Dissertation Boot Camp Stanford

Nancy Linh Karls, the Writing Center's Science Writing Specialist and Co-Leader of Dissertation Boot Camp, Summer 2011

Jointly offered as a partnership between the Graduate School and the Writing Center, UW-Madison’s Dissertation Boot Camp is based on dissertation camps offered at such institutions as Columbia University, Stanford University, the University of Illinois, the University of Minnesota, and Florida International University. (A special thanks to colleagues at the University of North Carolina-Chapel Hill and at the University of Michigan for helping us plan our first camp!) UW-Madison’s Dissertation Boot Camp seeks to help participants accomplish their writing goals, accelerate their time to degree completion, and enable them to learn strategies that will help them with future writing projects.

Admission to this year’s inaugural Boot Camp was extremely competitive, with 84 dissertators applying for just 18 spots.A Graduate School committee selected applicants based on their anticipated time to degree completion, the importance of Boot Camp at this stage of their project, and broad disciplinary representation.Those selected included dissertators from all divisions of the university—arts and humanities, natural sciences, social sciences, and engineering—and from each of these departments:

  • Educational Leadership and Policy Analysis
  • Pharmaceutical Sciences
  • Curriculum and Instruction
  • Environment and Resources
  • Surgery
  • Sociology
  • Civil and Environmental Engineering
  • Anthropology
  • History
  • Classics
  • Political Science
  • Zoology
  • Comparative Literature
  • Industrial and Systems Engineering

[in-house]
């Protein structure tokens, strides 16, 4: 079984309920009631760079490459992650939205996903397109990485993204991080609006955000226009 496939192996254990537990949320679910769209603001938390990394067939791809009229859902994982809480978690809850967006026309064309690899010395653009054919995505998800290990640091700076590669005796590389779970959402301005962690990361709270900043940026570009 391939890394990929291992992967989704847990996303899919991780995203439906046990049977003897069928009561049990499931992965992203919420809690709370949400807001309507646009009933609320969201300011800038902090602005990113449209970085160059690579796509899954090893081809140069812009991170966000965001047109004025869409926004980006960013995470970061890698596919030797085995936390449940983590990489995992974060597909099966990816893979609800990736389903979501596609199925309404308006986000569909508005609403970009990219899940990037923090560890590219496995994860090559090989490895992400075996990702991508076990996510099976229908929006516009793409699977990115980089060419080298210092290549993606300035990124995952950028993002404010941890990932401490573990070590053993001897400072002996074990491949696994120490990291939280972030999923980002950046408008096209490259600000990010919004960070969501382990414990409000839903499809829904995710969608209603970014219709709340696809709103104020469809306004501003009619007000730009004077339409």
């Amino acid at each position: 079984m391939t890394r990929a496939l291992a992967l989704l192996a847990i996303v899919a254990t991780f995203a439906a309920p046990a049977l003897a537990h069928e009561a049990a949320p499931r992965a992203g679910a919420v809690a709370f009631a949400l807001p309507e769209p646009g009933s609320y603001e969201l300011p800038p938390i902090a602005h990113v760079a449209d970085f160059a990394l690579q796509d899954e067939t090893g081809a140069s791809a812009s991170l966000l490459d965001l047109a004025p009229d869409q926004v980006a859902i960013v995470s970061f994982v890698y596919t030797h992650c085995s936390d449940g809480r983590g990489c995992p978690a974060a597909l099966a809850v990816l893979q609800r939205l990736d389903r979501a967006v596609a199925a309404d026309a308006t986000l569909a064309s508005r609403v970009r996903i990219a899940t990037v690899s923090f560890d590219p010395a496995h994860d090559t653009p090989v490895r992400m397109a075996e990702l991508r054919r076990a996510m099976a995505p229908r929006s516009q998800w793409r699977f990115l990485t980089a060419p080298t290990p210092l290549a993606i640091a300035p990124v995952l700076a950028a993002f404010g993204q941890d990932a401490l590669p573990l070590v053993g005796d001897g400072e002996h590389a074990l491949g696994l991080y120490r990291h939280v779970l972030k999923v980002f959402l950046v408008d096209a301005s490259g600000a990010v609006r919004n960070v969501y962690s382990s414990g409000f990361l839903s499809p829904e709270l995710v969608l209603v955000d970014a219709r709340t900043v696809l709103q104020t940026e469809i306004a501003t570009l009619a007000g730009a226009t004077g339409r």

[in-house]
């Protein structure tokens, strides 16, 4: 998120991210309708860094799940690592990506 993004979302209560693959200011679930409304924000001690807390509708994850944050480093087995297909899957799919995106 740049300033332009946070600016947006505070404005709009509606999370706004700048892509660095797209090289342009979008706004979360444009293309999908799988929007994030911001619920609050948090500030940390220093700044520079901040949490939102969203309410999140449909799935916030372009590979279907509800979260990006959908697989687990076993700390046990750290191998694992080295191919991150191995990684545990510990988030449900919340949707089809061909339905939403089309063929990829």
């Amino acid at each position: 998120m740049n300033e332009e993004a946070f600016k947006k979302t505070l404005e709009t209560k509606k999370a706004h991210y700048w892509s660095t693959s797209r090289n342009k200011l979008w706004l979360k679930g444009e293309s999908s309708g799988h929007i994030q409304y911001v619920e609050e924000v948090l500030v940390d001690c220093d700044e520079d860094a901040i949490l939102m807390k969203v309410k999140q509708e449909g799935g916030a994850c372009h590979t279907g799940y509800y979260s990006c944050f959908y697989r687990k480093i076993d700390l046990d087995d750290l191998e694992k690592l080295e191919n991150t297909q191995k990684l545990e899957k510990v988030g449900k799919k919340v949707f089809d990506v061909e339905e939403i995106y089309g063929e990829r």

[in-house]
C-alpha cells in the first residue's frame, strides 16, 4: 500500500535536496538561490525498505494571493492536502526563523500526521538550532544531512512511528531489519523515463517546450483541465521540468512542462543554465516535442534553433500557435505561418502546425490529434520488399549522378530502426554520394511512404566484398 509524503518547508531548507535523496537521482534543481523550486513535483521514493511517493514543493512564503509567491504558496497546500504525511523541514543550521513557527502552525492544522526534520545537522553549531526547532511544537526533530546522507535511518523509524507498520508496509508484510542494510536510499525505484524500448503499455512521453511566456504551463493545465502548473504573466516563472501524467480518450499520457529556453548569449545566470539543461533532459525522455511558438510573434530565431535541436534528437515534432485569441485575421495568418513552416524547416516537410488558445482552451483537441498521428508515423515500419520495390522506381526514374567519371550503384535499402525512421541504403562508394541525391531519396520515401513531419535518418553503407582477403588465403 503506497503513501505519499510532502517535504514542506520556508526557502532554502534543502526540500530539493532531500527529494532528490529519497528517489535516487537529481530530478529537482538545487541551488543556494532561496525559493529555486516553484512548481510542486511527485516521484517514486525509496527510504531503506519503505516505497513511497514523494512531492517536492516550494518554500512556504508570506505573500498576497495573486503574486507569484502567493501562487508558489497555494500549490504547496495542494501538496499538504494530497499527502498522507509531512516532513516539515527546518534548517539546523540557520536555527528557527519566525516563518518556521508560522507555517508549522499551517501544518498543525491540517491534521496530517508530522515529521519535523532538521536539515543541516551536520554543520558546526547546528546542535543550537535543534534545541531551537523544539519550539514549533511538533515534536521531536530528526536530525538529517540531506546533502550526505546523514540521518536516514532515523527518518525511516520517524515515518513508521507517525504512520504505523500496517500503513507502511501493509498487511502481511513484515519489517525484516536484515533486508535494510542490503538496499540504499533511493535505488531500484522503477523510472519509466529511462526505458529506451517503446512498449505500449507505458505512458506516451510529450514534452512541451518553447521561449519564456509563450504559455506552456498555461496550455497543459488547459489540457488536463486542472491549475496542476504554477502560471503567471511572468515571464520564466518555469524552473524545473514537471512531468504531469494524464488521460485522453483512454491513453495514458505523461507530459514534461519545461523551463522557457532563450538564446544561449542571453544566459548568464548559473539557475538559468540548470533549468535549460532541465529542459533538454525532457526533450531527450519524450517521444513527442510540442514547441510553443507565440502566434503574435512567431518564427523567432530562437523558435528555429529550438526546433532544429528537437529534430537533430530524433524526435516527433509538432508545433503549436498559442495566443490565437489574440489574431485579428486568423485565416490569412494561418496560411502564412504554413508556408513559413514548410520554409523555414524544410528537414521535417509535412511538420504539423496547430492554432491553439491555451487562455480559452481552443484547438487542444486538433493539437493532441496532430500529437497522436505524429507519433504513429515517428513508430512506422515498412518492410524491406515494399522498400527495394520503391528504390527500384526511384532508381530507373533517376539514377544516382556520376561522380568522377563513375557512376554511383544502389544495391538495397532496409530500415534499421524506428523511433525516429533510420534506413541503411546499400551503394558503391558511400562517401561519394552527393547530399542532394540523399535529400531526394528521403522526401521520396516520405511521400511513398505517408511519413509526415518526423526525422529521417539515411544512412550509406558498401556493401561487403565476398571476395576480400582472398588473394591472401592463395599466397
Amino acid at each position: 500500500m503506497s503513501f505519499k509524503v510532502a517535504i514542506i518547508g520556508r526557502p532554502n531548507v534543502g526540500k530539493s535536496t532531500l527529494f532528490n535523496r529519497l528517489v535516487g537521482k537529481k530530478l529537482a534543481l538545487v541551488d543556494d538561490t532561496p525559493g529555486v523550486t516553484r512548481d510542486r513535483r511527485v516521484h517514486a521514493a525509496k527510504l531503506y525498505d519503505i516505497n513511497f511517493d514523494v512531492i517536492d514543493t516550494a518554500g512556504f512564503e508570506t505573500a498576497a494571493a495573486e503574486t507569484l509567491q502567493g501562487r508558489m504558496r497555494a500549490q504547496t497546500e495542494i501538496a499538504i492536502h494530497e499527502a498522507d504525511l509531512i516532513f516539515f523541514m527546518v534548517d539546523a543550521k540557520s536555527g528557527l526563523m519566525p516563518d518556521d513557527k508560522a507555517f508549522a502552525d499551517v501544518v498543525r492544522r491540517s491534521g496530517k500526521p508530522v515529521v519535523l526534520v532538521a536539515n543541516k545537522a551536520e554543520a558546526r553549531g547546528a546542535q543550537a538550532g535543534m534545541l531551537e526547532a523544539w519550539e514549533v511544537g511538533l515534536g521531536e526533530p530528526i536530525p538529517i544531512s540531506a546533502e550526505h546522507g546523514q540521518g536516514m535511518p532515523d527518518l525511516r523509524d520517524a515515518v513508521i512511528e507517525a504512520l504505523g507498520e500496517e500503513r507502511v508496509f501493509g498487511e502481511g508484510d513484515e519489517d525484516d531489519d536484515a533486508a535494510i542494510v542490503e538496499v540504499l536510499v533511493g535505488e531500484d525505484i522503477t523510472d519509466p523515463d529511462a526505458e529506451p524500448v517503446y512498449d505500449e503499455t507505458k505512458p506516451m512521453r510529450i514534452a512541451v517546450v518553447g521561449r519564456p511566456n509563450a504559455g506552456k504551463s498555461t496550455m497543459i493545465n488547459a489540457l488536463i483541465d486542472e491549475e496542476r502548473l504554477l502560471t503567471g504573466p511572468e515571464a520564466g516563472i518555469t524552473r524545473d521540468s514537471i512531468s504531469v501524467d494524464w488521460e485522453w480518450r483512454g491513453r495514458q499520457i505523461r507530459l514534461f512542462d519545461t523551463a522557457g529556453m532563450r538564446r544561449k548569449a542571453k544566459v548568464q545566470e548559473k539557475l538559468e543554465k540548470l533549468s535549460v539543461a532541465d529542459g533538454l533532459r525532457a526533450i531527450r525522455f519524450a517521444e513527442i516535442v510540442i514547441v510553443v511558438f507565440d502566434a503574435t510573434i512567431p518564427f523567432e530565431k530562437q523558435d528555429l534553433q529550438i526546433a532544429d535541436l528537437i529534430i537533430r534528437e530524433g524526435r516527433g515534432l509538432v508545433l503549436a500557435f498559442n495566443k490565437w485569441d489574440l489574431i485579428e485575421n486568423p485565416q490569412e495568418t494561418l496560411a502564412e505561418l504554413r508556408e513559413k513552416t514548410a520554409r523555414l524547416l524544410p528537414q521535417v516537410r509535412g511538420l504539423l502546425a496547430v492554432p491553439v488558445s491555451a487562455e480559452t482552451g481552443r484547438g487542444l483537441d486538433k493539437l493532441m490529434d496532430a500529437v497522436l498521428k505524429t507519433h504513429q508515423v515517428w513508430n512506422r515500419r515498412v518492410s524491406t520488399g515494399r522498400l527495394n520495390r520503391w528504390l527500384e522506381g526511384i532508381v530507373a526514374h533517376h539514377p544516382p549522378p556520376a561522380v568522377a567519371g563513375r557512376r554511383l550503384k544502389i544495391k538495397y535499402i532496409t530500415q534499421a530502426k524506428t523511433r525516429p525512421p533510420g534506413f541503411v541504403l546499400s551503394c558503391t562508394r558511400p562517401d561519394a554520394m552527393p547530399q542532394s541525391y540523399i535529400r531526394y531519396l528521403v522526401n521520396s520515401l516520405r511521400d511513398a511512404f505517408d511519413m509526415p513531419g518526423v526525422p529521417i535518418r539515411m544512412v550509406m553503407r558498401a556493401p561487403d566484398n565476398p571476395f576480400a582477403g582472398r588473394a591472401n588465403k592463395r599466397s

• English
  • Economics
  • Psychology
  • Botany

Dissertation Boot Camp Participants, Summer 2011

I was fortunate to have the opportunity to lead Dissertation Boot Camp, along with my wonderful colleague Brian Williams, a recent graduate of the Ph.D. program in English and a former TA Assistant Director of the Writing Center. As we developed the Camp curriculum and activities, Brian and I emphasized three key elements: substantial, structured writing time for at least six hours a day; writing support in the form of one-to-one conferences; and daily writing exercises (including goal setting and reflections on writing process) as well as optional lunchtime workshops.  And all of this was geared to take place within a core community of fellowship and support.

So from June 13th to June 17th, from 9:00 a.m. to 4:00 p.m., participants camped out in various spaces in and around the Writing Center—spaces that came to be affectionately known by such monikers as “The Lake Room,” “The Mural Room,” “The Computer Room,” and “The Refrigerator” (a room that always seemed to be at least 10 degrees cooler than the others!).

All participants were required to focus on specific chapters or sections of their dissertations, with some working on literature reviews, others on methods or data chapters, and still others on introductions or conclusions.They set daily and weekly writing goals, with each participant writing for several hours each morning and afternoon.In between these mega-writing sessions, campers participated in writing exercises, attended lunchtime workshops on topics ranging from time management and project management to voice and style, discussed their research and writing processes, met in one-to-one sessions with Writing Center tutors, and gathered for spontaneous chats over coffee and candy in “The Recharge Room.”  They eliminated potential distractions, with email, Facebook, and Angry Birds among the first to go. They faced down the blank page or screen. They talked through problems with content and form.  And working alongside one another through a broad base of mutual support, they wrote.